Recently, I was at a service counter and the person asked me, “How are you today?”  I replied, “Great! How are you?” There was no response.  Then he stopped and starred at me for a good 20 seconds.  He said, “No one ever asks me how I am doing, so I am a little shocked.”  He was a young teenager, probably working his first or second job.  He had been properly trained to say the words.  No one finished his lessons in civility, that polite expression that says I really cared about how you are doing today.  Why? Every person he had asked never cared to respectfully ask him how he was doing.

As we look to speed up how we interact in real-time, access information in nanoseconds and connect with each other around the world, maybe we need to have some basic reviews of 21st century civility.  Thank you. You’re Welcome. Please. Good-Bye. Hello. It is universal. How are you? Can I help you? I appreciate your understanding. They all seem to have use around the world. Maybe if we continue to focus on what we all know is respectful we can accomplish more — together.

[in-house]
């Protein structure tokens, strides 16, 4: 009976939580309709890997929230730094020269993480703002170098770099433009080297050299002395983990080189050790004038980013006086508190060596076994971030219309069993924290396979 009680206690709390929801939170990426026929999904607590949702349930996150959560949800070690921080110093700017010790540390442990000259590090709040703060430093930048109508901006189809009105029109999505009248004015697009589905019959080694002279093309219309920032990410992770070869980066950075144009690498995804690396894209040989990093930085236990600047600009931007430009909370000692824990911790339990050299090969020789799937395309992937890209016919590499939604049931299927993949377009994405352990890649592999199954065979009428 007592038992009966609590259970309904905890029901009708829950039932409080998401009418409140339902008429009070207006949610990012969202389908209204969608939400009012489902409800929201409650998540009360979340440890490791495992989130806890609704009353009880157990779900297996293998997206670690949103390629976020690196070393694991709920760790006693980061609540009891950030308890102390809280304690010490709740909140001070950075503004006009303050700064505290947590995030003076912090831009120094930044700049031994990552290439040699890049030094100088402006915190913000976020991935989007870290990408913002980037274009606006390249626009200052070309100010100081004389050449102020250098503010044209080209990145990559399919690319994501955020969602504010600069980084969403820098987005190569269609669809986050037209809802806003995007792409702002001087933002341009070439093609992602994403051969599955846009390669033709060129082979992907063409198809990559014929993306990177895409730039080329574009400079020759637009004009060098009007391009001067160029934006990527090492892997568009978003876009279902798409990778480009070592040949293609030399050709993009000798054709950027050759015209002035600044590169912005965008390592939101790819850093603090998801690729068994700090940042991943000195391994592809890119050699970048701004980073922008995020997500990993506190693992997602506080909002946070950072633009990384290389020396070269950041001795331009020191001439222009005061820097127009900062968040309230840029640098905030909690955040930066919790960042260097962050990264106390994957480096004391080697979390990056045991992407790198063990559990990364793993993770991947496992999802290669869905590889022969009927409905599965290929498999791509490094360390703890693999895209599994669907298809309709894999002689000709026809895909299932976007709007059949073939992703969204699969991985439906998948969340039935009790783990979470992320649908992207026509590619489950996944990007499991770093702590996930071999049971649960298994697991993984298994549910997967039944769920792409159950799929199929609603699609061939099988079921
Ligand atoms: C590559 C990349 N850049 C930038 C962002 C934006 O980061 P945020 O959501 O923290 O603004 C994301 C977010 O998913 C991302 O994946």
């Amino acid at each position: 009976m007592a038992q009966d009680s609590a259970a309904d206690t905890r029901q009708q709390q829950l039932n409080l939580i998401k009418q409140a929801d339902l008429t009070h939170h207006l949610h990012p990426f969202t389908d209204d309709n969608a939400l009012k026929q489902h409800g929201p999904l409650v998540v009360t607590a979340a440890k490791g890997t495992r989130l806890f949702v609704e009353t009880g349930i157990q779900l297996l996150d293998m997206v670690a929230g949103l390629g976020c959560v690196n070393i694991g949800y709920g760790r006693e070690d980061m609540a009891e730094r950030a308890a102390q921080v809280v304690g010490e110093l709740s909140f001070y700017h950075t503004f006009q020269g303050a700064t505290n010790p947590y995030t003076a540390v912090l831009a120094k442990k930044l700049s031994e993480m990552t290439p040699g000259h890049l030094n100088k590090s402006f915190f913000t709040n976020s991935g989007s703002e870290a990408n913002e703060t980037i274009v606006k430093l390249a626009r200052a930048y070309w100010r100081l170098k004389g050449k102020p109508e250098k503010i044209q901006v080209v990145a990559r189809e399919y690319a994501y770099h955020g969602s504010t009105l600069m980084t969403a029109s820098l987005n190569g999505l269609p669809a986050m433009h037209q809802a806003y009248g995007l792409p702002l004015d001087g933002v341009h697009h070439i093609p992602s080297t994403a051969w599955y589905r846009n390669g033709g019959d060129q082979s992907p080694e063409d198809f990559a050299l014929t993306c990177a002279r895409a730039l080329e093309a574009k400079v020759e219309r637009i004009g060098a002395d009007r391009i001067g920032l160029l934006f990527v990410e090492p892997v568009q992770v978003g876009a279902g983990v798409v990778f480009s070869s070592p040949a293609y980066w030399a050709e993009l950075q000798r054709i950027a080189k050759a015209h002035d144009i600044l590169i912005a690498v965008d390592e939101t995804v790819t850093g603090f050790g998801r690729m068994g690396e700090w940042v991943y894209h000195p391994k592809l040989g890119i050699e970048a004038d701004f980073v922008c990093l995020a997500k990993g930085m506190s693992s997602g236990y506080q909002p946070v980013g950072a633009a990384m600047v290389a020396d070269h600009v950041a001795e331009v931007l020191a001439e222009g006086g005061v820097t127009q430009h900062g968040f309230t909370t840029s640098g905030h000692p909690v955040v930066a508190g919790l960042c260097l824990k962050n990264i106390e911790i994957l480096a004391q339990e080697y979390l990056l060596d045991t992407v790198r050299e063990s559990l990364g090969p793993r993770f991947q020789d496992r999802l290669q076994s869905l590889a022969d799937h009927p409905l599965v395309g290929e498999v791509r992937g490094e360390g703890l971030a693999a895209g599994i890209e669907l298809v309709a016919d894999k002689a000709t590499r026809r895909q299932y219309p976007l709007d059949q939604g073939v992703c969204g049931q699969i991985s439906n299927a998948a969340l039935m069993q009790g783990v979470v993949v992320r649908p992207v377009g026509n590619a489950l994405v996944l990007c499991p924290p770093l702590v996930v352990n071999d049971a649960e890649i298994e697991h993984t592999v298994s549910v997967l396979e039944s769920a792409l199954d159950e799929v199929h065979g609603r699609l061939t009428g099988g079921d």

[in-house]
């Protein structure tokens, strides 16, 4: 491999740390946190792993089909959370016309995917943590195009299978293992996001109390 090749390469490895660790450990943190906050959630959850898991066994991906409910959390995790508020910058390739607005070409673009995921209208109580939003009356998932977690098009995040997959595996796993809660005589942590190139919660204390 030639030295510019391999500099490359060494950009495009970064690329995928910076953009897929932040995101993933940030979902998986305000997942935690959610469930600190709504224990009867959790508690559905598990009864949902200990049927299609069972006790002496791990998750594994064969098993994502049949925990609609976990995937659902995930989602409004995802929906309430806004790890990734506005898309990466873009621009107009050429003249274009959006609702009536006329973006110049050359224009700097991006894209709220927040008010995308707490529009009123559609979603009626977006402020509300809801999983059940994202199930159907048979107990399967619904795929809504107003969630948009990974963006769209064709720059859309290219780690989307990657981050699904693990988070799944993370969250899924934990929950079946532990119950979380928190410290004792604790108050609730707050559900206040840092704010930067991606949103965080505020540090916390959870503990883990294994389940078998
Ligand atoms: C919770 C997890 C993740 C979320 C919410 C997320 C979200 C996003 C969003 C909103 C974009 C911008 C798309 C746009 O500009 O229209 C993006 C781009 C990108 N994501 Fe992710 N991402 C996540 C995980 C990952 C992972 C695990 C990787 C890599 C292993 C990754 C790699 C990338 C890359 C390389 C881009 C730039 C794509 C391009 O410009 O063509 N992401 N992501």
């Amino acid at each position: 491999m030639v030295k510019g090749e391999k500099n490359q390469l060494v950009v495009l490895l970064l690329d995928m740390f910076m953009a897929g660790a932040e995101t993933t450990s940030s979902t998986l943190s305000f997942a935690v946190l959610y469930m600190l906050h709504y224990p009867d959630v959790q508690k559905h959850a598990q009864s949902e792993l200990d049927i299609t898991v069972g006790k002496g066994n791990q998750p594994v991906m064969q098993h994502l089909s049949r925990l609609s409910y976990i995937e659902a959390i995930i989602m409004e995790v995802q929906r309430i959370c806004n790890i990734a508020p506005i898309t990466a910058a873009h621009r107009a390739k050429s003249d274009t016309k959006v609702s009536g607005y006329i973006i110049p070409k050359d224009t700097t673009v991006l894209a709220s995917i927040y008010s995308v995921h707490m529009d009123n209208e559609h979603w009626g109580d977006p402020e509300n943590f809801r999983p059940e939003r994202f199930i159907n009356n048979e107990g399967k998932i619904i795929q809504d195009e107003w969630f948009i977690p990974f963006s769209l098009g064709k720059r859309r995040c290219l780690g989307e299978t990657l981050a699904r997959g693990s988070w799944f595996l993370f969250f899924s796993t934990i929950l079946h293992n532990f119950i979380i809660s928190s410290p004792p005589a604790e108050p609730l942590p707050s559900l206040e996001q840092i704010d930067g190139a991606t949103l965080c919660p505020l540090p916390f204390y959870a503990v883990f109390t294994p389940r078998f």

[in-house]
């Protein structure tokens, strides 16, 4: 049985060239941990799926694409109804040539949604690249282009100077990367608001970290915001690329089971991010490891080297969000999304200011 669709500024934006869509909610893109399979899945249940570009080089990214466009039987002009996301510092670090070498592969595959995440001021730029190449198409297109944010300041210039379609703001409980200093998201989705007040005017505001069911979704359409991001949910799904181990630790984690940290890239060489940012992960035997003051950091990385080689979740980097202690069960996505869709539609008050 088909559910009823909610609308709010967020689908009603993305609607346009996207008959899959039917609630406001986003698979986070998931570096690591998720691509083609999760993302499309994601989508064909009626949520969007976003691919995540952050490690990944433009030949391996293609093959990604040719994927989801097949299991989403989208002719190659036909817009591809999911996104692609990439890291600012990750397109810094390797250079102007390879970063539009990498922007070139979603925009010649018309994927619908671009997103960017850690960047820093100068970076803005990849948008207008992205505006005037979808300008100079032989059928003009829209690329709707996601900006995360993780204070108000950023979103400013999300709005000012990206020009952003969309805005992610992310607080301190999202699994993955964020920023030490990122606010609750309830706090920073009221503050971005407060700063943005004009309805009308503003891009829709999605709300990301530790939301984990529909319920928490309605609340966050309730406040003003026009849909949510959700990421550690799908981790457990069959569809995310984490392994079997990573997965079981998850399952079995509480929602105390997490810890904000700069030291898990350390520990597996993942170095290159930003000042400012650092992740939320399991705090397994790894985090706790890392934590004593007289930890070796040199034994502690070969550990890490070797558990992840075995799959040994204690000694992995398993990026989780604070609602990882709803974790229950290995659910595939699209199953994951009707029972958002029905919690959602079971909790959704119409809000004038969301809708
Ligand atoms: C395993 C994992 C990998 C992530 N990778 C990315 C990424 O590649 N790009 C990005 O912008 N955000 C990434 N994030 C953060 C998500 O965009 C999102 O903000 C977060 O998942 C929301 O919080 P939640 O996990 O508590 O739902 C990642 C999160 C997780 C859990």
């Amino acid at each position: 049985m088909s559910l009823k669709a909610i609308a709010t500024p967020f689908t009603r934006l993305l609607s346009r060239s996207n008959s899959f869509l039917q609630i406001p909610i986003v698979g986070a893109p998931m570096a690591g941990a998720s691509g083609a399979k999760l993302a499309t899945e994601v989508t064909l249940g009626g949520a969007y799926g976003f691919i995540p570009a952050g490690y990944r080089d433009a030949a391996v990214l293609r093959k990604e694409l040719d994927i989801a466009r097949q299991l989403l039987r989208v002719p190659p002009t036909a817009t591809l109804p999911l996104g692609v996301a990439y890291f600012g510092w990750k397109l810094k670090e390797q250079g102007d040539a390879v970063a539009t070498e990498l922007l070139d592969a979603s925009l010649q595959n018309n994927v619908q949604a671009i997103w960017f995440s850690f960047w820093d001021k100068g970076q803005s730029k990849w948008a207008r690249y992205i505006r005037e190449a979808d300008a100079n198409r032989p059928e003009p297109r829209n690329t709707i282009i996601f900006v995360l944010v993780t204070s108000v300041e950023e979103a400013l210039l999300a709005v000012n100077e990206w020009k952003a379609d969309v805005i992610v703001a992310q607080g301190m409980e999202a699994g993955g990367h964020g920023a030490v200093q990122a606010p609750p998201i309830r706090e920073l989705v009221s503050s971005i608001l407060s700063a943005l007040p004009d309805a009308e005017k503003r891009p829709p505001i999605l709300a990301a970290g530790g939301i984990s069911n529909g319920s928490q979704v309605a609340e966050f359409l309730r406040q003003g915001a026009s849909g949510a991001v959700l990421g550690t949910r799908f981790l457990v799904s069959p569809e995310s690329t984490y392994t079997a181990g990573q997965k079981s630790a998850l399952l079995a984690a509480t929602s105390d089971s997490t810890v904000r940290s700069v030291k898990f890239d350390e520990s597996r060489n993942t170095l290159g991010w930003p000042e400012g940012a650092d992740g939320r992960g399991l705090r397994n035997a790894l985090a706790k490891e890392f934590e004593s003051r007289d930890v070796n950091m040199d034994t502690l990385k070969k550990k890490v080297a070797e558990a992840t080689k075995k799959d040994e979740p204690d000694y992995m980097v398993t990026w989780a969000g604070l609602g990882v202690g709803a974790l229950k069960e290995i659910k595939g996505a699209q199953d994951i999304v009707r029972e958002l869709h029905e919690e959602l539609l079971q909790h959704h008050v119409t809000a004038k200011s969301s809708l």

As our society enters into greater opportunities to engage with each other, look for more examples of respectful human interaction. Share these examples. Teach others. Respond to the question, how are you doing today.  Rudeness is ugly. We accomplish nothing when we are less than civil.  We don’t teach anyone.  We seem to not care.  Being right, only matters to you.  Being responsive, appreciative and polite matters to everyone.  If we start with respect, maybe we can have a good social relationship with everyone.  It’s worth a try.

Thanks for listening.  I appreciate your thoughts and comments.

Jamie Glass, Outsourced CMO and President of Artful Thinkers, a strategic sales and marketing consulting company and Sales & Marketing Services Managing Director at CKS Advisors

Who Makes the First Impression for Your Business?